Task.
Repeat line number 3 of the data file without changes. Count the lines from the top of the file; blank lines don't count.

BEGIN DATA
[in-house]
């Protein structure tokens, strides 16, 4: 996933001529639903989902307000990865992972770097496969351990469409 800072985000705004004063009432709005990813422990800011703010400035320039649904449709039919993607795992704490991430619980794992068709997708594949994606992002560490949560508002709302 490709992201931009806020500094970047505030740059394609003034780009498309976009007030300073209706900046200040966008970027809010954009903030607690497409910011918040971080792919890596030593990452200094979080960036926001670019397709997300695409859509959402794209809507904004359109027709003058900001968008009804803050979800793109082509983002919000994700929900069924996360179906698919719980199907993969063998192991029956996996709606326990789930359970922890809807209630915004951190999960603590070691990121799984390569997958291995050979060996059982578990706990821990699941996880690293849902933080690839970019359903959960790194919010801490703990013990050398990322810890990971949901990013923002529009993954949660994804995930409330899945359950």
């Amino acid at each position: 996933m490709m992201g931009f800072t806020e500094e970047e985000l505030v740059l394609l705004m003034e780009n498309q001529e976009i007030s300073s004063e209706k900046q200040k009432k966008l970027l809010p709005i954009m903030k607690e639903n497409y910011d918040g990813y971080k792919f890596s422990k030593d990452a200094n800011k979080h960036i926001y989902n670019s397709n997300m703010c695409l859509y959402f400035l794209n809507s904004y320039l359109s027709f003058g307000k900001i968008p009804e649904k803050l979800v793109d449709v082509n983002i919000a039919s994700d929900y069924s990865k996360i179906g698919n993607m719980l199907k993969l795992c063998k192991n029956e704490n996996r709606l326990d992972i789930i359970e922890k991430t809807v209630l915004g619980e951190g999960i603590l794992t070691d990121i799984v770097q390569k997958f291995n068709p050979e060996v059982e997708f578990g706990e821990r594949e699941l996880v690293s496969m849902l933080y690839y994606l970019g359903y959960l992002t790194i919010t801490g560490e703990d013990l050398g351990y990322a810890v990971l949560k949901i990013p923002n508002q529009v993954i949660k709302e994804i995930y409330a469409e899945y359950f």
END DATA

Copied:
């Amino acid at each position: 996933m490709m992201g931009f800072t806020e500094e970047e985000l505030v740059l394609l705004m003034e780009n498309q001529e976009i007030s300073s004063e209706k900046q200040k009432k966008l970027l809010p709005i954009m903030k607690e639903n497409y910011d918040g990813y971080k792919f890596s422990k030593d990452a200094n800011k979080h960036i926001y989902n670019s397709n997300m703010c695409l859509y959402f400035l794209n809507s904004y320039l359109s027709f003058g307000k900001i968008p009804e649904k803050l979800v793109d449709v082509n983002i919000a039919s994700d929900y069924s990865k996360i179906g698919n993607m719980l199907k993969l795992c063998k192991n029956e704490n996996r709606l326990d992972i789930i359970e922890k991430t809807v209630l915004g619980e951190g999960i603590l794992t070691d990121i799984v770097q390569k997958f291995n068709p050979e060996v059982e997708f578990g706990e821990r594949e699941l996880v690293s496969m849902l933080y690839y994606l970019g359903y959960l992002t790194i919010t801490g560490e703990d013990l050398g351990y990322a810890v990971l949560k949901i990013p923002n508002q529009v993954i949660k709302e994804i995930y409330a469409e899945y359950f």